Due to bad weather, the discussion sections will not meet this week (January 23-27).

# math 2210

what one fool can do, another can

## Monday, January 23, 2017

### lecture 1: points, curves and surfaces

We'll talk about some common objects (points, curves and surfaces) and the spaces ($\mathbb{R}$, $\mathbb{R}^2$, and $\mathbb{R}^3$) they live in. Our goal is to figure out how many Cartesian equations are required to describe the different objects in the different spaces. Also, we'll talk about how to measure distances between pairs of points in the various spaces.

Believe it or not, this stuff will be useful throughout the semester.

Believe it or not, this stuff will be useful throughout the semester.

## Sunday, January 22, 2017

### office hours

Office hours are an important part of the course; if you are not using them you are not fully participating in the course.

My official office hours are M, W, and F from 3:10 - 5:00 pm, or by appointment. I'll post office hours for the discussion leaders (Bang and Andrew) as soon as possible. Keep checking the link at the top of this page.

My official office hours are M, W, and F from 3:10 - 5:00 pm, or by appointment. I'll post office hours for the discussion leaders (Bang and Andrew) as soon as possible. Keep checking the link at the top of this page.

### the etext is full of examples and problems ...

if you can find it. To make your way from the WyoCourses course page to the HTML version of the textbook, look for these links:

- MyLab and Mastering
**MyMathLab with Pearson eText Course Home****Course Tools****HTML eBook****alternate version of your eBook****HTML version of your textbook**

### text

*Multivariable Calculus*by Briggs, Cochran, and Gillett (2nd Edition, ISBN 978-0-321-96516-5). Don't freak out, the chapters in this book might be included in the text you used for Calculus I and II. If not, you can access the electronic version of the book through MyMathLab.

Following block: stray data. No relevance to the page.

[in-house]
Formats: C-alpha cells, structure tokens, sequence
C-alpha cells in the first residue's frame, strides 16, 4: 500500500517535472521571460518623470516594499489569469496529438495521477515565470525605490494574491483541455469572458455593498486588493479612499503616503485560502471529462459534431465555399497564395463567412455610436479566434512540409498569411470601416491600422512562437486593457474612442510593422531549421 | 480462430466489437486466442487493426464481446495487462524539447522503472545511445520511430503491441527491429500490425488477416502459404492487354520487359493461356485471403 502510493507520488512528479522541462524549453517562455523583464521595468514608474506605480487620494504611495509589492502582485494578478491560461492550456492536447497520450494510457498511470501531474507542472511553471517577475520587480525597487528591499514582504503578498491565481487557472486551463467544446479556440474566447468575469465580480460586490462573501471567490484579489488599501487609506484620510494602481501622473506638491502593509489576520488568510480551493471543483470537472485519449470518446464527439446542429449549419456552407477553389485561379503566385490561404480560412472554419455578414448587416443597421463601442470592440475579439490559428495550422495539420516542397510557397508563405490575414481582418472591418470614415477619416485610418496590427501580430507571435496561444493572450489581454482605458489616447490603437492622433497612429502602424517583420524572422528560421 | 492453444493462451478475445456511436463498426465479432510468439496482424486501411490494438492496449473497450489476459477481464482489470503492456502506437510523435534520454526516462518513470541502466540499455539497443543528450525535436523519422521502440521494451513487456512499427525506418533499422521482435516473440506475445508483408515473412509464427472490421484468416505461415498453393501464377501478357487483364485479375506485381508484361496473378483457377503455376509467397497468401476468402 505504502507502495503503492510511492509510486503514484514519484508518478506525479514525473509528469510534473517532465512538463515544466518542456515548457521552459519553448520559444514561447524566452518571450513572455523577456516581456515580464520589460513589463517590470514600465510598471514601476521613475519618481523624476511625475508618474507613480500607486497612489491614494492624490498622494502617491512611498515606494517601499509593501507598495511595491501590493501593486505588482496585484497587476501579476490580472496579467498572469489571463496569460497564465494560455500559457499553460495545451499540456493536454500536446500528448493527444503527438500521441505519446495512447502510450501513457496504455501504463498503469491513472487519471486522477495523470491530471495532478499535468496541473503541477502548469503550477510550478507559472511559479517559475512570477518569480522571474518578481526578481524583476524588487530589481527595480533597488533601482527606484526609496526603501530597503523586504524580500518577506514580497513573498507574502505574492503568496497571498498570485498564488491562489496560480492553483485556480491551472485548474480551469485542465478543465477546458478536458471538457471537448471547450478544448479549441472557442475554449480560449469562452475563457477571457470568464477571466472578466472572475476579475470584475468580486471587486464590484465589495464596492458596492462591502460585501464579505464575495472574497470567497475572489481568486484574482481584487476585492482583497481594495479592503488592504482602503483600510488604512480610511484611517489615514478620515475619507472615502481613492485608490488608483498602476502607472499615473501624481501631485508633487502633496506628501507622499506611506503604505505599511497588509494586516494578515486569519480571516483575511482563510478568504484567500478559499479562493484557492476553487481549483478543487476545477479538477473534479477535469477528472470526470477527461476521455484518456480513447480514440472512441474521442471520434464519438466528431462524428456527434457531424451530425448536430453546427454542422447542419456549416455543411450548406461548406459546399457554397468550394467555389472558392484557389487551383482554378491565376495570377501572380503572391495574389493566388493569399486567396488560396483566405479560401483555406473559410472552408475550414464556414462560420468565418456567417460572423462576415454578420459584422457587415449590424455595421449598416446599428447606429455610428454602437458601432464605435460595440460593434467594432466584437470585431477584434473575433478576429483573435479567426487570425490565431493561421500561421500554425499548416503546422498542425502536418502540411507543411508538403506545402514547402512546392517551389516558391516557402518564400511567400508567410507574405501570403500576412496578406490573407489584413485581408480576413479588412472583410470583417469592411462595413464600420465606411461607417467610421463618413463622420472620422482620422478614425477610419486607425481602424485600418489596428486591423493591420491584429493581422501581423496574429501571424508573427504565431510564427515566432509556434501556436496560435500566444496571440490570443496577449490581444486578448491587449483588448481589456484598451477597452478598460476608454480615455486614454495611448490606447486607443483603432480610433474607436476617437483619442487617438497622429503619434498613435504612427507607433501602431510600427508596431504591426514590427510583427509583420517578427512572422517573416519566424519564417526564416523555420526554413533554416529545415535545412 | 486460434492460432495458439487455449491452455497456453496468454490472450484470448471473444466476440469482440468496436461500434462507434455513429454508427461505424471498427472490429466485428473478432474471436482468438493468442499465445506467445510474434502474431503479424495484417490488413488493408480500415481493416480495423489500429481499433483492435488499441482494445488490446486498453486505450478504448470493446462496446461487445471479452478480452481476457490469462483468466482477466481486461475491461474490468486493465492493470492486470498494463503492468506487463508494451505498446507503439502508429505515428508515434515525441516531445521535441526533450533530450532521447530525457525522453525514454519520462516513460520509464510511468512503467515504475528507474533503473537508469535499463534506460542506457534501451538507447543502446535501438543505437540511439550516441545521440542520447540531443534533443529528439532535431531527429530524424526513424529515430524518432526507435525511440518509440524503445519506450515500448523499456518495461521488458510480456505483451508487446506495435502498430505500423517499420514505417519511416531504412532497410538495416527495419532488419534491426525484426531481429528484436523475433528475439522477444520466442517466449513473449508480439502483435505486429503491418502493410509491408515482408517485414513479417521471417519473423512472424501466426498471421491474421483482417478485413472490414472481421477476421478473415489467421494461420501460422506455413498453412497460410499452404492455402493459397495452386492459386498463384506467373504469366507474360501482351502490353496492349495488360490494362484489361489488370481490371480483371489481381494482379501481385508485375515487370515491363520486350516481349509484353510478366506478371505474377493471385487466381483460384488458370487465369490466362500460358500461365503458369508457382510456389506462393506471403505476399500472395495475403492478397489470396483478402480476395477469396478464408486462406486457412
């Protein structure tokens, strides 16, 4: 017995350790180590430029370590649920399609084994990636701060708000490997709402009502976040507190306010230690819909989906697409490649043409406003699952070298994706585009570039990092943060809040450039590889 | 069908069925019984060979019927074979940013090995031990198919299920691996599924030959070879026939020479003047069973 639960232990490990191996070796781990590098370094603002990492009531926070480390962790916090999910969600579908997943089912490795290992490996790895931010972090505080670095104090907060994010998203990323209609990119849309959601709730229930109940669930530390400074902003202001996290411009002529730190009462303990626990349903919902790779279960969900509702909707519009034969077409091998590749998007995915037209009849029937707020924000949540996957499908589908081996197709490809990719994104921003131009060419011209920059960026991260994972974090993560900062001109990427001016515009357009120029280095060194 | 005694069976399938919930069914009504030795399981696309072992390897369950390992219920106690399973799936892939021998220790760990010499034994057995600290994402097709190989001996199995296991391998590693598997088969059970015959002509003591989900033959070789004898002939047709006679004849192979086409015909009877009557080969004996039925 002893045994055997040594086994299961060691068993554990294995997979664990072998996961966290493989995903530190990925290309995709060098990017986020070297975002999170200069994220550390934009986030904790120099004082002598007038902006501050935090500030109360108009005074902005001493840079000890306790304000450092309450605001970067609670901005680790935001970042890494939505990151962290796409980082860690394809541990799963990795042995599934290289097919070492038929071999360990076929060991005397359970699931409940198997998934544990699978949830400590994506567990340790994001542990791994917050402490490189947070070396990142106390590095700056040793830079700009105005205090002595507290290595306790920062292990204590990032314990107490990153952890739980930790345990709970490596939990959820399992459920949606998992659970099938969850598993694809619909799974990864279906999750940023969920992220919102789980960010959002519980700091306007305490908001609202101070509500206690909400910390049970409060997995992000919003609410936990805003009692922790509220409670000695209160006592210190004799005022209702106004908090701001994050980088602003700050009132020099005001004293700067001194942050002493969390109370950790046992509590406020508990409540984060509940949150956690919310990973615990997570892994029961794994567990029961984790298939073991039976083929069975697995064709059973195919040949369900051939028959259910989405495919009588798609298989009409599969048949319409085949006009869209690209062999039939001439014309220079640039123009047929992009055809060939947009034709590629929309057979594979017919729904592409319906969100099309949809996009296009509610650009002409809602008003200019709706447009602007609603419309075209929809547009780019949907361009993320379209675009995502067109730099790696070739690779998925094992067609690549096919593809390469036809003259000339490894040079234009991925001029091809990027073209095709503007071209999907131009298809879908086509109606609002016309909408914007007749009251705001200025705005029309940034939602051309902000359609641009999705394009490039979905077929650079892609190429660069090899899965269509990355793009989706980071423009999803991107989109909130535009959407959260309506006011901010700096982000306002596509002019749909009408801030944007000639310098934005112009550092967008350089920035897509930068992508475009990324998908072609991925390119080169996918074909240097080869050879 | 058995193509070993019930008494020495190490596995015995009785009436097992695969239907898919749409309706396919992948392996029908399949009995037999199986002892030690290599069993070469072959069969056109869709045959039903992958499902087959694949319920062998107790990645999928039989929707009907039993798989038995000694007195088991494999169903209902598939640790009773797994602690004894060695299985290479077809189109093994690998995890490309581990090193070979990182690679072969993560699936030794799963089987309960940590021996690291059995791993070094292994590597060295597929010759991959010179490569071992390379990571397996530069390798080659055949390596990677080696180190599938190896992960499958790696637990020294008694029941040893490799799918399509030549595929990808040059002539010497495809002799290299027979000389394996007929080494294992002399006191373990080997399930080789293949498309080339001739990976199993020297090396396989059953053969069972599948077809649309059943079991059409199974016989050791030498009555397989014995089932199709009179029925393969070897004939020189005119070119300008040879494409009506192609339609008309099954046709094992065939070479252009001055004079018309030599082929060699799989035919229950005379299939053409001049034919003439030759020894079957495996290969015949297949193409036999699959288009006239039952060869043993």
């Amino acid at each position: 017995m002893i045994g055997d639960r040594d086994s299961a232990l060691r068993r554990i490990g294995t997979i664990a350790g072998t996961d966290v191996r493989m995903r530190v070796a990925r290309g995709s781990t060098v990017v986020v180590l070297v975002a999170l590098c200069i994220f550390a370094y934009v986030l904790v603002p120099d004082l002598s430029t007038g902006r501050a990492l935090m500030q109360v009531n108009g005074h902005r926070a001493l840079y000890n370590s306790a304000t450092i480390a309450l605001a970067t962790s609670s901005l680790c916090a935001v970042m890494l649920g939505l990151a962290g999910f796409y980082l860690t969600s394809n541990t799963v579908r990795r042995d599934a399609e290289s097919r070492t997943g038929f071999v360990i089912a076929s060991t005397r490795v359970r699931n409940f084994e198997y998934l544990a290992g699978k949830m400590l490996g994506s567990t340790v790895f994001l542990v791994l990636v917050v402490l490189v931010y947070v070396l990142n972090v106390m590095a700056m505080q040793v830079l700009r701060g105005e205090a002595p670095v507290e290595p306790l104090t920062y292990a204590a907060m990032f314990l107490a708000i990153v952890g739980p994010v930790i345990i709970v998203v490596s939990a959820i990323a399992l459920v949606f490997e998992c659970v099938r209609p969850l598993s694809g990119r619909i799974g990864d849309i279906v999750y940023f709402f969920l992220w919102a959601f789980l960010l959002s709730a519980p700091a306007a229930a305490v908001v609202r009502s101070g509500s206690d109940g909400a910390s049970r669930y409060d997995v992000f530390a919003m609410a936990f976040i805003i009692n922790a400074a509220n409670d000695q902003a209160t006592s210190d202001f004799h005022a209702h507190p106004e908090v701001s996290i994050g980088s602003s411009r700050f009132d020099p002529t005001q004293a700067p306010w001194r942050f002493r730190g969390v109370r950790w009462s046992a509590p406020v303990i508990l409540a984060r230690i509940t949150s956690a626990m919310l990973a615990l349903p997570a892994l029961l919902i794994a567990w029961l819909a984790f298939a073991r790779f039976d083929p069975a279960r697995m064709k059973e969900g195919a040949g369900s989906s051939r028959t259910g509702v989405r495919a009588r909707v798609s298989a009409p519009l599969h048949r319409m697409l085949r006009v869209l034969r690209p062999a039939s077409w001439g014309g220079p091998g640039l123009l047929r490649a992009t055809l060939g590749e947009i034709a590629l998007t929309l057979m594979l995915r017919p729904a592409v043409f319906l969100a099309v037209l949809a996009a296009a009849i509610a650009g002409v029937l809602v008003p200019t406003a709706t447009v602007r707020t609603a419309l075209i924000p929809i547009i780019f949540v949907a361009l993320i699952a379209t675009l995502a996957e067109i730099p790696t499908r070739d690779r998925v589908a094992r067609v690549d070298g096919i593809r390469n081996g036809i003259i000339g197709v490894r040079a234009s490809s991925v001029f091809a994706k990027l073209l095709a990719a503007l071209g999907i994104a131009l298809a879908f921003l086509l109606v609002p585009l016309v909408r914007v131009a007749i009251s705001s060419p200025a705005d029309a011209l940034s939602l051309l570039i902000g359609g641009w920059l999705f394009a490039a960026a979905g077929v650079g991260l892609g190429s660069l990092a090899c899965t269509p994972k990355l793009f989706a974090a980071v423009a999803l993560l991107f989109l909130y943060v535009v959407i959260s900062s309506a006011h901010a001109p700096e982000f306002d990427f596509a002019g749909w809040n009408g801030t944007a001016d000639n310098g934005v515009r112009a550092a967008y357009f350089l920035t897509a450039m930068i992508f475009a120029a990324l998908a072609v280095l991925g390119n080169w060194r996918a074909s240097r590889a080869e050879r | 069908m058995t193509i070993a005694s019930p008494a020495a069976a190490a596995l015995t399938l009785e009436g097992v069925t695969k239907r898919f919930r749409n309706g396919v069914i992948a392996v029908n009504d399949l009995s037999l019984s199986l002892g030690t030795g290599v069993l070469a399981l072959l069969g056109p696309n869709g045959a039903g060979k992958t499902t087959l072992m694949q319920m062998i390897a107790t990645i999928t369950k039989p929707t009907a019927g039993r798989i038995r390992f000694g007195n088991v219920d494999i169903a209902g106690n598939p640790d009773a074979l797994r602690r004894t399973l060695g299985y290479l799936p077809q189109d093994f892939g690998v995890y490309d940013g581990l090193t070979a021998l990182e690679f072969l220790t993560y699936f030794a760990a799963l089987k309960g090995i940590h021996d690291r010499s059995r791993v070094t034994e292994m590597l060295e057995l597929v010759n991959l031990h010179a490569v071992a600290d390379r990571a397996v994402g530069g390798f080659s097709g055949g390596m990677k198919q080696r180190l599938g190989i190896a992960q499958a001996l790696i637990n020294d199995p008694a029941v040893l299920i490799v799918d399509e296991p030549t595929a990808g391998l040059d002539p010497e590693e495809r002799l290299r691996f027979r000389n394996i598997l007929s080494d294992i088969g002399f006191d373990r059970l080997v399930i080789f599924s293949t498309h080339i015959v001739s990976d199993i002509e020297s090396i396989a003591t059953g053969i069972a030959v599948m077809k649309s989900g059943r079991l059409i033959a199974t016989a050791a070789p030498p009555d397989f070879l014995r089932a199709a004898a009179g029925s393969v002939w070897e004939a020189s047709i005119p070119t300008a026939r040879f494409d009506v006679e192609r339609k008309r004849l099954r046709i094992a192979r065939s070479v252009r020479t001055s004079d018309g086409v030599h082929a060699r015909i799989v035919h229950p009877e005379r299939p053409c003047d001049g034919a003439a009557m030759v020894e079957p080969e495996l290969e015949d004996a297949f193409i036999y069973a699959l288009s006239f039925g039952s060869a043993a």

The textbook (either ebook or paper) is an integral part of the course. If you are not using it you are missing out on a large number of worked examples that will help you solve homework problems. Some of these examples may appear on the exam.

### mymathlab

You can reach MyMathLab through WyoCourses. And, there is a permanent link to MyMathLab in the list of links on the right side of this page.

If you paid for access to MyMathLab in Math 2200 or 2205 you will not have to pay for access this semester. If you haven't paid for access, don't worry; you can signup for temporary access and then purchase a license when the trial period ends.

If you paid for access to MyMathLab in Math 2200 or 2205 you will not have to pay for access this semester. If you haven't paid for access, don't worry; you can signup for temporary access and then purchase a license when the trial period ends.

### a shiny new semester

This course is all about differentiating and integrating functions of two and three variables. Along the way, we'll play with a variety of curves and surfaces that live in three dimensional space. We'll figure out how to compute slopes on these objects and, eventually, how to integrate vector and scalar functions over the objects. In the final weeks of the semester we'll work with generalizations of the fundamental theorem of calculus that tie together different types of integrals. It is a fascinating and useful combination of geometry and calculus that never fails to excite me.

## Sunday, December 18, 2016

### total scores

Here are the total scores for the 214 people who took exam 4 (and are not suspected of academic dishonesty). The mean score is 80.2 and the quartile scores are 73.8, 81.5, 87.7; so half the scores are above 81.5 and half are below. These quartile scores are similar to those we saw in 2015.

## Saturday, December 17, 2016

### exam four results

Last Tuesday afternoon 216 brave calcunauts (and one interloper) took exam four. Three calcunauts with medical excuses will take a makeup exam next semester. The mean is 70.3 and the quartile scores are 61, 74, and 84. For comparison the results from the past two semesters are:

Strange but true: someone not enrolled in the course took the exam and scored a 42.

Spring 2016: mean 63.8, quartiles 54, 65, 76.

Fall 2015: mean 69.8, quartiles 62, 73, 82.

Strange but true: someone not enrolled in the course took the exam and scored a 42.

## Wednesday, December 14, 2016

## Tuesday, December 13, 2016

### exam four solutions

Here are my solutions to exam four. I await your corrections.

- I added some details to several solutions and fixed an error in the first solution to problem 5. 12/14 (noonish).